When the mother of a kitten has died or has abandoned him, the kitten may need hand raising. In feral cats, the reason for them being taken away is maybe for taming. Kittens should only be taken from their mother after 6 weeks of age if possible. For taming wild kittens, around 4 weeks because taming becomes harder as they grow older F1 savannah kittens for sale . Young kittens need their mommy’s milk for antibodies and nutrition so it is best that the mother feed her kittens as long as possible. Passive immunity normally lasts until about the kittens are 6-14 weeks. Orphans are most vulnerable to diseases since they do not have that protection.
You must devote considerable amount of energy and time in taking care of a kitten if you decide to feed him yourself before weaning age. But still, that does not guarantee survival since the younger the kitten is, the more fragile he is. He may not survive no matter how good the care is without a feline mother to feed him.
When you find an abandoned kitten, the first thing you must do is to protect him from chill. Place him under blankets or next to your skin for warmth. Young kitten’s energy is necessary for growth and yelling for more food which is why there is not much left for heat generation. At first, the mother and siblings would give the kitten a good amount of warmth. On their first week, they should be kept at 88-92 degrees F. The following week, around 80 degrees or so would be fine. Once they reach 5 weeks and above, a lower room temperature is tolerable.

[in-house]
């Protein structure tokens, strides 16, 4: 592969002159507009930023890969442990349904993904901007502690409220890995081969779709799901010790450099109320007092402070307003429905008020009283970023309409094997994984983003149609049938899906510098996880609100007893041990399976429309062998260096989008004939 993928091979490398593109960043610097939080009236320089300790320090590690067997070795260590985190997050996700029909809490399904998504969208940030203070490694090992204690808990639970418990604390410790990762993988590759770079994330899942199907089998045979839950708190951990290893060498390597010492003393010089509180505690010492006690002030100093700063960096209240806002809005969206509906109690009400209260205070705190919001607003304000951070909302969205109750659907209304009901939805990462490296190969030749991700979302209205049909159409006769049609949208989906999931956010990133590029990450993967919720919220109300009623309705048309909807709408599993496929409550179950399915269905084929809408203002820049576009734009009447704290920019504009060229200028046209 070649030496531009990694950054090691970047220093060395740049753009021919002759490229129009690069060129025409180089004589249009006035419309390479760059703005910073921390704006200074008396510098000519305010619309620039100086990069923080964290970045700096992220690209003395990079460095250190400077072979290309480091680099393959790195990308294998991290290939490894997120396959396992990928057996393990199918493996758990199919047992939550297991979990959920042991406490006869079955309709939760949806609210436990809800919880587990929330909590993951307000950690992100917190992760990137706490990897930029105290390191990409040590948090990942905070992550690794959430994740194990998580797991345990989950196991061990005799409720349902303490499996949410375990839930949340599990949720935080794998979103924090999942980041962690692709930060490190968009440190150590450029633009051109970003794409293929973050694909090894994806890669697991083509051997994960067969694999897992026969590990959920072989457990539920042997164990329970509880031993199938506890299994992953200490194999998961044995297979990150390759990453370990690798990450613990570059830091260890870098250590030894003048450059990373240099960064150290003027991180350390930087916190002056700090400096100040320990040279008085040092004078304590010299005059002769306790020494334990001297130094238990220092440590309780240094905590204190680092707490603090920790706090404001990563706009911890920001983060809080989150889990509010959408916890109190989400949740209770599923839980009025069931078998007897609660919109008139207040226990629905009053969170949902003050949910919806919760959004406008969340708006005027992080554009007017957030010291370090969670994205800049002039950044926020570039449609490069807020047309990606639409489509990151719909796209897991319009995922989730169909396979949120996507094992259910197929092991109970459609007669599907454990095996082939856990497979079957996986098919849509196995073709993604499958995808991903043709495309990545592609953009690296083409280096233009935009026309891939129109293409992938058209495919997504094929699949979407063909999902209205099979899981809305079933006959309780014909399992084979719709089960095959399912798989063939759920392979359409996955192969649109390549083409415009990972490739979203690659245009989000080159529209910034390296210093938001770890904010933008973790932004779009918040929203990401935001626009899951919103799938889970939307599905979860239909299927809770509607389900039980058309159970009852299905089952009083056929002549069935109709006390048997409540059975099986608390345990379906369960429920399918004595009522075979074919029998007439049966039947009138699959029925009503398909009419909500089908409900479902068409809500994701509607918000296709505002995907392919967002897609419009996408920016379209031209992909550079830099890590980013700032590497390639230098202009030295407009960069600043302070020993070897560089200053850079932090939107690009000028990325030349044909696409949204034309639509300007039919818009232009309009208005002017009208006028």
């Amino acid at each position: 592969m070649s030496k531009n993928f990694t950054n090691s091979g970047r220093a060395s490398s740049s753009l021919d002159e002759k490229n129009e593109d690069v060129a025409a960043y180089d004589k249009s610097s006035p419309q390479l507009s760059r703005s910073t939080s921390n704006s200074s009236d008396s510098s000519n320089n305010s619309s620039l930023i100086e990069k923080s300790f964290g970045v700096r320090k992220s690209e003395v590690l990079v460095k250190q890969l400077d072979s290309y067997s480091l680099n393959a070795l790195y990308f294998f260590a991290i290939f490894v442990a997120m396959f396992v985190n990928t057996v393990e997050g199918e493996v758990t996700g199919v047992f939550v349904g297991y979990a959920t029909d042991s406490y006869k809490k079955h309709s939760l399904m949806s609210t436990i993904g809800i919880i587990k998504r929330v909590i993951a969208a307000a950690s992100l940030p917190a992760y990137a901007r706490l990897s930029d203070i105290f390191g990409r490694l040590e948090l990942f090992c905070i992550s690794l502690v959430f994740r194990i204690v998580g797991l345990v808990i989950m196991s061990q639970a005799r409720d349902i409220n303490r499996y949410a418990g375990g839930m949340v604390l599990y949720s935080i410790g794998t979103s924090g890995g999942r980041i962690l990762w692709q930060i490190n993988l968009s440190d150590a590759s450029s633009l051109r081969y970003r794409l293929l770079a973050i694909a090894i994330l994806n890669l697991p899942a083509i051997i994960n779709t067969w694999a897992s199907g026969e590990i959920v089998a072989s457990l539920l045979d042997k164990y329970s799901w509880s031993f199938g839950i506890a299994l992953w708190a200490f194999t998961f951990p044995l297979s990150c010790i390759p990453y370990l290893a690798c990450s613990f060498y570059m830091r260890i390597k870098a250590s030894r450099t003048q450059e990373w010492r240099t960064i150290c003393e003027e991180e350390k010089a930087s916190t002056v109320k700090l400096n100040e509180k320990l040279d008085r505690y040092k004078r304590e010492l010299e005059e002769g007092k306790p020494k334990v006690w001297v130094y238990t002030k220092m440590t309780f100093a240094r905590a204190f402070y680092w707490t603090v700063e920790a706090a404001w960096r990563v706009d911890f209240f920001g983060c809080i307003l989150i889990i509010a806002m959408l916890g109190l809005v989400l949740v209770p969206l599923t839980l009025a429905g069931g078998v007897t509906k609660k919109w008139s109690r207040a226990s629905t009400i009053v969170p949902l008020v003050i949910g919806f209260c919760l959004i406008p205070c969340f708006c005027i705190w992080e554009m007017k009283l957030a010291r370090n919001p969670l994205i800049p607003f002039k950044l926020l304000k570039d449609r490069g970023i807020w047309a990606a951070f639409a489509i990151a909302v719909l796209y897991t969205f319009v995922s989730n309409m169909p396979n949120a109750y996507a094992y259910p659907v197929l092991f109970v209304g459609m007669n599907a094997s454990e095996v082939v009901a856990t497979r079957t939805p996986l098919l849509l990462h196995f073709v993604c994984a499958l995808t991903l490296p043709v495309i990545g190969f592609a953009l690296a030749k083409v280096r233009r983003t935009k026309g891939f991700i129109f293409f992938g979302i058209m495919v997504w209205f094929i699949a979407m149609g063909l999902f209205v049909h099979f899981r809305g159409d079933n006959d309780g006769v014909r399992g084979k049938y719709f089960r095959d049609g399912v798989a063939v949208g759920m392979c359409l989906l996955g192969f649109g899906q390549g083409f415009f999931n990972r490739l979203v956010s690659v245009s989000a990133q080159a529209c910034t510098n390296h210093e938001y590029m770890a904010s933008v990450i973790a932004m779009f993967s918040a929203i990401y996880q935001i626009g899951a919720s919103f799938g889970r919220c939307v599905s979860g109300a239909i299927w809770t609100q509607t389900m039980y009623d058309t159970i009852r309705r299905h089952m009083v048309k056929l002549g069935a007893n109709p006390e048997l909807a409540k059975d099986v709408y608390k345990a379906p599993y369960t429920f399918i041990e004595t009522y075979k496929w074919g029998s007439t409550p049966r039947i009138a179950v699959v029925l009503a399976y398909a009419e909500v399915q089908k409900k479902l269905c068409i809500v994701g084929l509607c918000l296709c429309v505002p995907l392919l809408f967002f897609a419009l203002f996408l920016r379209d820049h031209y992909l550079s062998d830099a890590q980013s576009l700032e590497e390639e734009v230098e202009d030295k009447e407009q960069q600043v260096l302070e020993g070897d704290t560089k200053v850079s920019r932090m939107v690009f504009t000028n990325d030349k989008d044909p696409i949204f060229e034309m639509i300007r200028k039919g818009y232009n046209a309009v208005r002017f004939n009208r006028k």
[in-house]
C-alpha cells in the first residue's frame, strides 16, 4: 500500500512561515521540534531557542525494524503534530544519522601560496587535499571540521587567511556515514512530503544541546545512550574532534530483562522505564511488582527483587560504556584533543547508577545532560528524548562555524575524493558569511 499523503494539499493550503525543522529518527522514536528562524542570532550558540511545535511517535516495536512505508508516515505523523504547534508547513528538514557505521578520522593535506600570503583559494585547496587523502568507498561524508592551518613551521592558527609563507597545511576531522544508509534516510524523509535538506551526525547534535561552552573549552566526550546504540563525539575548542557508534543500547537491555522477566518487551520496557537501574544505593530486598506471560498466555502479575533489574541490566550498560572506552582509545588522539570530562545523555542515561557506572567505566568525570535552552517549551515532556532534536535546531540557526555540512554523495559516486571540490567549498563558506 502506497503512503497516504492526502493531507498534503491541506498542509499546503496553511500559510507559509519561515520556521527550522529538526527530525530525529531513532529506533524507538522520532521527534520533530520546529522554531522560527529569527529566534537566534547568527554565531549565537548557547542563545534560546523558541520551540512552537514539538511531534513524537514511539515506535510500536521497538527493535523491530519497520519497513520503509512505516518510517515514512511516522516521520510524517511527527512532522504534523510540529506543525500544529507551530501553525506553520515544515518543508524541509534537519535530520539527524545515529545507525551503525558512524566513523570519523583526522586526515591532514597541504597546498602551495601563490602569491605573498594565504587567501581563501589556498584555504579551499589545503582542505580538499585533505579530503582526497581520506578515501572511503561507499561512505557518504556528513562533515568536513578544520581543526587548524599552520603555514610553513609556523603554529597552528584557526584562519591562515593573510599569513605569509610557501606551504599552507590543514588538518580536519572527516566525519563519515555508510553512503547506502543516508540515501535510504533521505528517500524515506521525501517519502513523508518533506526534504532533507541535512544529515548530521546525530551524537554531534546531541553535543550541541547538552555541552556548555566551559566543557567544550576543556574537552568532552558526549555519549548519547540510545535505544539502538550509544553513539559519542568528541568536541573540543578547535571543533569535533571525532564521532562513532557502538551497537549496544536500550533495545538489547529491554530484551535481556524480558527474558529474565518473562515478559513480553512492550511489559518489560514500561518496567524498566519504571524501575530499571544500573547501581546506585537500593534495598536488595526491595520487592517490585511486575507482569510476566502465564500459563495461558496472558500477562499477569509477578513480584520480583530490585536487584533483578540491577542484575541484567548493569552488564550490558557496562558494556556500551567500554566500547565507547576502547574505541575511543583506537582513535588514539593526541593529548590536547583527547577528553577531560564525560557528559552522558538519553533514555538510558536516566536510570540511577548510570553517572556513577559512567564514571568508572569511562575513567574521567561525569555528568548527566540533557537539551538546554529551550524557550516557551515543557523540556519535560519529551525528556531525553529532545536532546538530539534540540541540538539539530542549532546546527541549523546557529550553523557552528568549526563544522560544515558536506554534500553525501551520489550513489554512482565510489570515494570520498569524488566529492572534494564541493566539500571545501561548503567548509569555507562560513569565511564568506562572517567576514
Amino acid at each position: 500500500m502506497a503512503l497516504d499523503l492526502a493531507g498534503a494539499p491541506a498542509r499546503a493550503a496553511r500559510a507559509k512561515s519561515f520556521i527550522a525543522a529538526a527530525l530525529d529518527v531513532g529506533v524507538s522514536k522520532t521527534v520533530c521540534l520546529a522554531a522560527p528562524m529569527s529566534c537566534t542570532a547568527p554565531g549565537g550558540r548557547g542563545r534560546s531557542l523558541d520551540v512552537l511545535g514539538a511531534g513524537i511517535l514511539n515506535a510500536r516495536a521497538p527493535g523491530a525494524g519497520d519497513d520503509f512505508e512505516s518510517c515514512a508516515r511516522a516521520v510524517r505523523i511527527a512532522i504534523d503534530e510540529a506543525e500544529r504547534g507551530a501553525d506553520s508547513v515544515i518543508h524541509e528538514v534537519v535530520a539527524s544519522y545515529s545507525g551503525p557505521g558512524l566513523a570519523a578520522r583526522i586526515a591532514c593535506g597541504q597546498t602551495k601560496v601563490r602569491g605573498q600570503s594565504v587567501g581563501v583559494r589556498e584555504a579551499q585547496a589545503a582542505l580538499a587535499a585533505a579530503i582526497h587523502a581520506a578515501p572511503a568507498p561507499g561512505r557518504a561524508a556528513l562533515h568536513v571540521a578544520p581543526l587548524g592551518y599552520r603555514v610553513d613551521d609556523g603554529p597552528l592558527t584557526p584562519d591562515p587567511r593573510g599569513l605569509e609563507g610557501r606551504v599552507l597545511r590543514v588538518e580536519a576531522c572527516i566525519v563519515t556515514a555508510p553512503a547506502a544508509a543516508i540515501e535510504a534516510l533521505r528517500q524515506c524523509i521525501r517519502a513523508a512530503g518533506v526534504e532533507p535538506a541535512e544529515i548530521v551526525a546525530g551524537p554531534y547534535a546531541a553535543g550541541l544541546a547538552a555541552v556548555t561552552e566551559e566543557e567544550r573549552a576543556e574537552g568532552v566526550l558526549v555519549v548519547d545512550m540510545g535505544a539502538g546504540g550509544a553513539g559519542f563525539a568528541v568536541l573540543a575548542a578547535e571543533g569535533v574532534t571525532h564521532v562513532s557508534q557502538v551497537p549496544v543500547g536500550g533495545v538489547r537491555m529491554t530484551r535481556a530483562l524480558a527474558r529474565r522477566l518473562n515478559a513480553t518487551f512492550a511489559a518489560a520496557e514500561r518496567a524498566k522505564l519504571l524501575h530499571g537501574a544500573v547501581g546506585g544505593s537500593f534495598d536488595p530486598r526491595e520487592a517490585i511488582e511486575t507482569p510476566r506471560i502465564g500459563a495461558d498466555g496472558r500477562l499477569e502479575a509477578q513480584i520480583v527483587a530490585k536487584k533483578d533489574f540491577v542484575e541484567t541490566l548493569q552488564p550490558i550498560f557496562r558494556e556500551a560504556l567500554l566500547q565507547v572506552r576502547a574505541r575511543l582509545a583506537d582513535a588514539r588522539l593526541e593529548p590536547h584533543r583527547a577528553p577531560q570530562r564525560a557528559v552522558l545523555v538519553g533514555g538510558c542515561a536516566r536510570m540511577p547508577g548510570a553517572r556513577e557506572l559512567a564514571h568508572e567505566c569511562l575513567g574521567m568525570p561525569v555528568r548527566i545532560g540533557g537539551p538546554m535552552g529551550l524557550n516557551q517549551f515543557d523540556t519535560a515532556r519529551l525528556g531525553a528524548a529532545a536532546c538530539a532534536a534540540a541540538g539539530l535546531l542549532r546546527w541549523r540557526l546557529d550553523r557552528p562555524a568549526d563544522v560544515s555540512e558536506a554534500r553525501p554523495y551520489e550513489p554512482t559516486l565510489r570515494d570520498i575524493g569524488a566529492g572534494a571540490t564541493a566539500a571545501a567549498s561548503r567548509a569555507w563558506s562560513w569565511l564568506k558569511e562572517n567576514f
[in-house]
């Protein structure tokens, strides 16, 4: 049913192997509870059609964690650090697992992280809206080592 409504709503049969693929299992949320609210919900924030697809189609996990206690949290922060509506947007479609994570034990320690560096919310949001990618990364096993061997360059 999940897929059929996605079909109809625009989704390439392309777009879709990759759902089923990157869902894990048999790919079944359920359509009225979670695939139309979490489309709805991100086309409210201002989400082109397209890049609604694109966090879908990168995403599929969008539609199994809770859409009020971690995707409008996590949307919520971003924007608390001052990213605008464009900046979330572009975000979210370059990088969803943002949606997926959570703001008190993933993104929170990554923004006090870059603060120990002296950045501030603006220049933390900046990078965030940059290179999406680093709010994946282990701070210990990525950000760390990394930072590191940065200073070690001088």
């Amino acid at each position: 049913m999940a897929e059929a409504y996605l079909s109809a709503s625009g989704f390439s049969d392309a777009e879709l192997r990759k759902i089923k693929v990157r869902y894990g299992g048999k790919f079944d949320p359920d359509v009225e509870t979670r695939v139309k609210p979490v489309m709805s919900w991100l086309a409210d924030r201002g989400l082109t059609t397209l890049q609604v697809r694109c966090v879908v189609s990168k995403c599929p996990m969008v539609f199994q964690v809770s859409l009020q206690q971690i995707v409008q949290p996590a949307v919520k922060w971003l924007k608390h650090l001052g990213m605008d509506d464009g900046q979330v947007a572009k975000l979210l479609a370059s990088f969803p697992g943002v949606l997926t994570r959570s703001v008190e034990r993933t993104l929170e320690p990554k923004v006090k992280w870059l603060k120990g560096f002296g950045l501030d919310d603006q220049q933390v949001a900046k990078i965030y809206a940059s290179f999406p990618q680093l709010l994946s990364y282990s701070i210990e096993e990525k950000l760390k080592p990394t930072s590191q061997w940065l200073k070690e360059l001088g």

Take the kitten to a vet if possible, his general condition needs to be checked out. Without a mother, a kitten may become dehydrated very quickly and may need fluids under his skin. A sign of dehydration in a kitten is when he has very little energy and appetite. This is probably due to lack of fluids or diarrhea. Stools must also be tested for parasites or worms. The vet can have plenty of advice on hand raising kittens and the needed supplies so you better not skip this step.
Upon reaching home, provide warmth for the kitten by placing him in an isolated, draft free, warm place. You can feed him by using an eyedropper or nursing bottle which is available at the vet. Be very careful not to force feed the kitten when using an eyedropper. Let him suck the fluid at his own pace so as not to fill his lungs with milk and cause pneumonia. The bottle method is best once he is old enough to suckle. A company named Catac even designed a kitten nurser which keep air bubbles out of the baby’s tummy.